Martin Luther King, Jr.’s “Letter from a Birmingham Jail” contains sentence after sentence of searing and memorable prose. But already years ago when I first read the letter, one part leapt out and grabbed my heart more than others. Even before I had children of my own—much less in the quarter century since I became a parent—this part really got to me. It is the section where King is piling up one reason after the next why he and his fellows could no longer simply “Wait” for things to change eventually.
We can no longer wait, King said, because you cannot wait “when you suddenly find your tongue twisted and your speech stammering as you seek to explain to your six year old daughter why she can’t go to the public amusement park that has just been advertised on television, and see tears welling up in her eyes when she is told that Funtown is closed to colored children, and see ominous clouds of inferiority beginning to form in her little mental sky, and see her beginning to distort her personality by developing an unconscious bitterness toward white people; when you have to concoct an answer for a five year old son who is asking: ‘Daddy, why do white people treat colored people so mean?’”
Matters of race and of racism are never really abstract concepts or ideas, though they are frequently discussed as such. They are always finally about real people, about real children. That is also why the Presidents of Calvin College and Calvin Theological Seminary released a letter to the community last Saturday in the wake of comments attributed to President Trump. Both the College and the Seminary are home to students who come from countries the President disparaged (and no one, including the President, denies the disparagement—there seems only disagreement on one vile word). In the letter Presidents LeRoy and Medenblik said:
“While 600 of us may claim citizenship in another country, we are all prime citizens of the Kingdom of God and share in a brotherhood and sisterhood that transcends all borders. It is for this reason, this love for our brothers and sisters, that we are deeply troubled and offended by the disparaging comments attributed to the President of the United States in recent days about people who come from Africa, Haiti, and Latin America. These comments sow fear and hatred in our country, and they are wrong. More than 150 members of our community come from these countries, and they are our brothers and sisters in Christ. This response is in no way political. It is in every way biblical. As members of the Calvin community, it is our Christian duty and responsibility to separate ourselves from racist and hateful remarks and sentiments. The world cannot be confused about what we believe. As Christians, we are called to support and promote the well-being of every member of our community and our society regardless of race, ethnicity, or national origin. We protect and defend the inviolable dignity of all people.”
These fitting words have—so far as I can see—been received mostly with gratitude and admiration. Though not everywhere. As this has made the rounds on Facebook and Twitter, some disparaged the joint statement as premature, embarrassing, political, partisan, unnecessary. But I believe I know the real reason both Presidents had to send this out: it was deeply pastoral. It is because remarks about whole nations and continents are never abstract but they involve real people into whose eyes President LeRoy and President Medenblik and I as a member of the Seminary faculty must look. It is in those eyes of our students from Kenya and Ghana that we too see the clouds of hurt and inferiority begin to form just as Dr. King saw in his children’s eyes. At Calvin Seminary 30% of our students come from other countries, principally from Asia and Africa. One such African student helped take the offering Sunday morning at the church I attended. We know and love these people. They need to know we love them despite disparaging remarks made by others.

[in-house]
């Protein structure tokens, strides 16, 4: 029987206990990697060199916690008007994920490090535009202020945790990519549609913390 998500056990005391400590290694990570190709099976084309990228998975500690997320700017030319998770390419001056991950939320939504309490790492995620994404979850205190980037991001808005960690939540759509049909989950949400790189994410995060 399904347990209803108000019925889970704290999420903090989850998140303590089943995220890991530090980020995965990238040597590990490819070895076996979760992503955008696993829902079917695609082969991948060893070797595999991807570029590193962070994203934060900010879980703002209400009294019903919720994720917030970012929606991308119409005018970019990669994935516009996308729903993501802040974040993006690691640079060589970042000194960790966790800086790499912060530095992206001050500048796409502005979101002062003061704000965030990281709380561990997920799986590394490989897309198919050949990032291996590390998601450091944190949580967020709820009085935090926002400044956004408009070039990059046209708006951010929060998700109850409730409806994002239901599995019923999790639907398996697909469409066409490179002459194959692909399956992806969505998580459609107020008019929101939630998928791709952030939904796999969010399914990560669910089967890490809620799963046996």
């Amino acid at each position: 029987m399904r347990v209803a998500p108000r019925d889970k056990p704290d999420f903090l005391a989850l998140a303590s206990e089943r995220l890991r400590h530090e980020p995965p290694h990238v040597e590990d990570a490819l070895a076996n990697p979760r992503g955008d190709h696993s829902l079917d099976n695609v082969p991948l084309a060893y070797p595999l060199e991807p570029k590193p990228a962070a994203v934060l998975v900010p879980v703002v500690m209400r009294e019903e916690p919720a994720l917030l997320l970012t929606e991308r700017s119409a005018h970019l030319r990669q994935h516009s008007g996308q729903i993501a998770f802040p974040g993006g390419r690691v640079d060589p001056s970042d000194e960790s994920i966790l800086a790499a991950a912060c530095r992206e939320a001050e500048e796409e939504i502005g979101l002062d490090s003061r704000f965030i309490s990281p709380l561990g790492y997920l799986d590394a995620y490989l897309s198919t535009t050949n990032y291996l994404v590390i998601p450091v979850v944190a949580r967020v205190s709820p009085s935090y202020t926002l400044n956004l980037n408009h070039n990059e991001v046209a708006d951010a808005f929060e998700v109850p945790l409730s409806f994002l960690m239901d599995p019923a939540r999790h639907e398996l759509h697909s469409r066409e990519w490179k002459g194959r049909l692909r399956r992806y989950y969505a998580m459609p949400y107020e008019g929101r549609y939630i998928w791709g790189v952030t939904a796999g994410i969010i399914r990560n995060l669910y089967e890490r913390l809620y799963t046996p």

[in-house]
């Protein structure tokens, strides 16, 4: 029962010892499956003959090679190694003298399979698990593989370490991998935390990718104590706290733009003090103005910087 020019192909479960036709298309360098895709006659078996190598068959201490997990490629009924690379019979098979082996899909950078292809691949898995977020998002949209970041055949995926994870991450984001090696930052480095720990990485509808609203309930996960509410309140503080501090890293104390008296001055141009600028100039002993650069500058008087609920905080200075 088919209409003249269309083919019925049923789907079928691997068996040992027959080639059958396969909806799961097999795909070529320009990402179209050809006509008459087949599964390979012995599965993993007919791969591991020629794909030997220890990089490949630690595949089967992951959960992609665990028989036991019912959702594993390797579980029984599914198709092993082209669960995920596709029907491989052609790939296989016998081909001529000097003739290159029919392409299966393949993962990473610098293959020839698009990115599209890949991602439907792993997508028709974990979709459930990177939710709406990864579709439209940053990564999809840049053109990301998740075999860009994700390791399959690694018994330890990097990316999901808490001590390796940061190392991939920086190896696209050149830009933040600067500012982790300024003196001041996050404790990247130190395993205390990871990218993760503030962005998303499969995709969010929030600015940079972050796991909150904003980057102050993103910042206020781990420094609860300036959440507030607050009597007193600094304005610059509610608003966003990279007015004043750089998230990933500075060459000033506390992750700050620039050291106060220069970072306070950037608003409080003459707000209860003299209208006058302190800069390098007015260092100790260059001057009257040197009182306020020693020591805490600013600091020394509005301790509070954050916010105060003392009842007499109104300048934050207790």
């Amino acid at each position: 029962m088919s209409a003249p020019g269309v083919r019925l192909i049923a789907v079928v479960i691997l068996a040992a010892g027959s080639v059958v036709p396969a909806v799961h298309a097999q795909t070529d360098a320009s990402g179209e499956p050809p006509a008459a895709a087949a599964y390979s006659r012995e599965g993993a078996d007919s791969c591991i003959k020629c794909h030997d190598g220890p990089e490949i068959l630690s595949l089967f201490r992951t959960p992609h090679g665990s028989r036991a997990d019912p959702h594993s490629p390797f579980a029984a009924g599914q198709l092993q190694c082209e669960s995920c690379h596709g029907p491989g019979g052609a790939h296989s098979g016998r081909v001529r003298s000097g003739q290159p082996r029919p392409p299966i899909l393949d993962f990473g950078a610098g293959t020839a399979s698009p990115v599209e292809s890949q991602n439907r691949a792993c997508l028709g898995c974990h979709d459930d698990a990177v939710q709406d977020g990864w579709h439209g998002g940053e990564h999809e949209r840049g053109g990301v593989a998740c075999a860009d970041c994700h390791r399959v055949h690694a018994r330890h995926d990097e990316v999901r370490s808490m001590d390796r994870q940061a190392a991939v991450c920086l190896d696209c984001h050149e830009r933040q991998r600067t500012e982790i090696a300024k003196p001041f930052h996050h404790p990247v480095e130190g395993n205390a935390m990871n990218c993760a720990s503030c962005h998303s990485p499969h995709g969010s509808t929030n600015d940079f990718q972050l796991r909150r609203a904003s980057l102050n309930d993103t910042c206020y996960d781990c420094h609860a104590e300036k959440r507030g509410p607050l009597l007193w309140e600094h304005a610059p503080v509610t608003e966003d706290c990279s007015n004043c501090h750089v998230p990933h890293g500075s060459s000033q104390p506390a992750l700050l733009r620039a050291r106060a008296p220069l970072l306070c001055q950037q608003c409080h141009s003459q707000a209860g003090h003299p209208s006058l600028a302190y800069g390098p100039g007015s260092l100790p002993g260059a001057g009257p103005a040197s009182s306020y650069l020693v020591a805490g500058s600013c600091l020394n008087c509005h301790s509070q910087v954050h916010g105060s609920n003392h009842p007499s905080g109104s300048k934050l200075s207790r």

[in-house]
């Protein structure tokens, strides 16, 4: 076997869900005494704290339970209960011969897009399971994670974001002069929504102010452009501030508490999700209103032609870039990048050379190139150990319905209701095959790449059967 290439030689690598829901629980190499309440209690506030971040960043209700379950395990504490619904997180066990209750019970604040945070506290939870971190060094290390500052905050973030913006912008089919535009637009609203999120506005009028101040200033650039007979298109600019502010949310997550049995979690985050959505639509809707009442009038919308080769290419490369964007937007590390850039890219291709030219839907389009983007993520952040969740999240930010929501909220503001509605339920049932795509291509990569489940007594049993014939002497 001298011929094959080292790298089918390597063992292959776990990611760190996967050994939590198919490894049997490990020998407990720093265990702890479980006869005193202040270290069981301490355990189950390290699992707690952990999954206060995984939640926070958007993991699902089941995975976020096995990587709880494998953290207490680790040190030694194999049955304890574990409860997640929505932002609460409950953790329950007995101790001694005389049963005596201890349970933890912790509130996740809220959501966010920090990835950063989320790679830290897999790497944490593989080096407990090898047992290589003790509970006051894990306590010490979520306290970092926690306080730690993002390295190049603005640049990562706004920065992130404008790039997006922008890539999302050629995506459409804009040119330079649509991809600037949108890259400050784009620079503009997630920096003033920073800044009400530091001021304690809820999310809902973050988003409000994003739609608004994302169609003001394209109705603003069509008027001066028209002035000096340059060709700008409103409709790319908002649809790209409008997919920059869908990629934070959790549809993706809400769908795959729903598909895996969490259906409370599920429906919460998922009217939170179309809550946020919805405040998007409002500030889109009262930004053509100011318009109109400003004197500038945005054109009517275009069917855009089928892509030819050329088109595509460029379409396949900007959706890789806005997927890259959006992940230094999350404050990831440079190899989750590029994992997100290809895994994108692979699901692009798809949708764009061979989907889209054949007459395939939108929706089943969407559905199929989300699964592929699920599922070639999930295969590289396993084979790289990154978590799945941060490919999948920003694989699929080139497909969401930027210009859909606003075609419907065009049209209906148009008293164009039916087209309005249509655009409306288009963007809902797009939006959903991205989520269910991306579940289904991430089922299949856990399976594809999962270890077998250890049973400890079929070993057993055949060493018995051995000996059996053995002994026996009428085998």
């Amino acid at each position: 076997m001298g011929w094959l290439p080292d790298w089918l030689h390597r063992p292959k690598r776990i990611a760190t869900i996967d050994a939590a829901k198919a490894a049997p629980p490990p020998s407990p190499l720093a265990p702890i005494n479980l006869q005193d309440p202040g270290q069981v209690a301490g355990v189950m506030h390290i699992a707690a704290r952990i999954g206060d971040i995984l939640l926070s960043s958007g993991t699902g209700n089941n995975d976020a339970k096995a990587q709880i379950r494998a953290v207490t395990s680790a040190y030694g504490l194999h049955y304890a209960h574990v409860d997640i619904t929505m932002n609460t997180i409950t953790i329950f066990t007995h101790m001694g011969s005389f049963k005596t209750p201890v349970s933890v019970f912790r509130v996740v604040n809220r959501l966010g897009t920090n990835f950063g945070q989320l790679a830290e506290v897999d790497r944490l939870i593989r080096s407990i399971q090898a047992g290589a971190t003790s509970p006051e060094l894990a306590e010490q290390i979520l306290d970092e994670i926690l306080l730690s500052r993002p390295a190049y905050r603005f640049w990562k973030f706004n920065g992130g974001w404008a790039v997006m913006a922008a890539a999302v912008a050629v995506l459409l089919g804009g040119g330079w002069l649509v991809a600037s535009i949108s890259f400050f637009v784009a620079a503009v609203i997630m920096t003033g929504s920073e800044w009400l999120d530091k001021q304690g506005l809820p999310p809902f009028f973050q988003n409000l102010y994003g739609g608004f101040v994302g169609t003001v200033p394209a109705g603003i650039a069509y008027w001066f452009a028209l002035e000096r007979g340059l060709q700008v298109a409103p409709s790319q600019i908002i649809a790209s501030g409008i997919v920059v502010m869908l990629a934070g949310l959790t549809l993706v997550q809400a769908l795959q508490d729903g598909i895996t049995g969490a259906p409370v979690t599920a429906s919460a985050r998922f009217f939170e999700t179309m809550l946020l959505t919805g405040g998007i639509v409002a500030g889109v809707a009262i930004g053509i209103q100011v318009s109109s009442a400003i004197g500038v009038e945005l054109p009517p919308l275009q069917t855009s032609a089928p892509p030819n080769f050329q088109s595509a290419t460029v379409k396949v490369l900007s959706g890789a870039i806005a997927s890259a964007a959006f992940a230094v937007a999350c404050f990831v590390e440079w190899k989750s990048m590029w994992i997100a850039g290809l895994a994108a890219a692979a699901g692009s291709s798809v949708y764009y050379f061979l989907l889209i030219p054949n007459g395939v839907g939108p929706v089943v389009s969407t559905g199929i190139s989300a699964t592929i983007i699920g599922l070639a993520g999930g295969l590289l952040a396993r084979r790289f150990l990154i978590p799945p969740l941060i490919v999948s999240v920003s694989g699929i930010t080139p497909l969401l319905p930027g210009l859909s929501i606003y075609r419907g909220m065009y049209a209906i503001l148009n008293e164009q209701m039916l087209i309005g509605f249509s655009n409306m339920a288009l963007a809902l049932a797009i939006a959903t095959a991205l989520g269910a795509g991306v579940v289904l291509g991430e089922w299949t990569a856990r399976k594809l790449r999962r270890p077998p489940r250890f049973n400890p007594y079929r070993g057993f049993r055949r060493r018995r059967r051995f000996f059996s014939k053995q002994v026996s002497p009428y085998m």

Of course, I have seen other comments in social media that even if the President said the worst thing attributed to him, he was only talking about economic and social conditions, not about the people themselves. But as one person I know said, “He called my country a toilet. I come from that supposed toilet. What does that make me?. Still others have said they have visited the countries in question and the President is right: they are awful, miserable, terrible places. Who wouldn’t want to leave for some place like the U.S.?
But that reminded me of a Calvin Seminary Chapel talk given last October by one of our students from Kenya. He began by describing his village and his country and with as broad a smile as he could muster and with his eyes twinkling with delight he said, “My country is a beautiful country. We have problems but God has given us great beauty. I so hope you will visit my country soon. You will like it.”
The pride and delight in his homeland that sparkled in his eyes was contagious and beautiful to see. Far better to see this than the clouds of discouragement that have filled the eyes of people like this in recent days. Such personal hurt is why Dr. King said over 50 years ago that black people could no longer wait. It is also why our leaders today need not wait to express Christ’s love for all and the Gospel’s embrace of the kind of beautiful language that makes for shalom. It is never too early to speak such a word.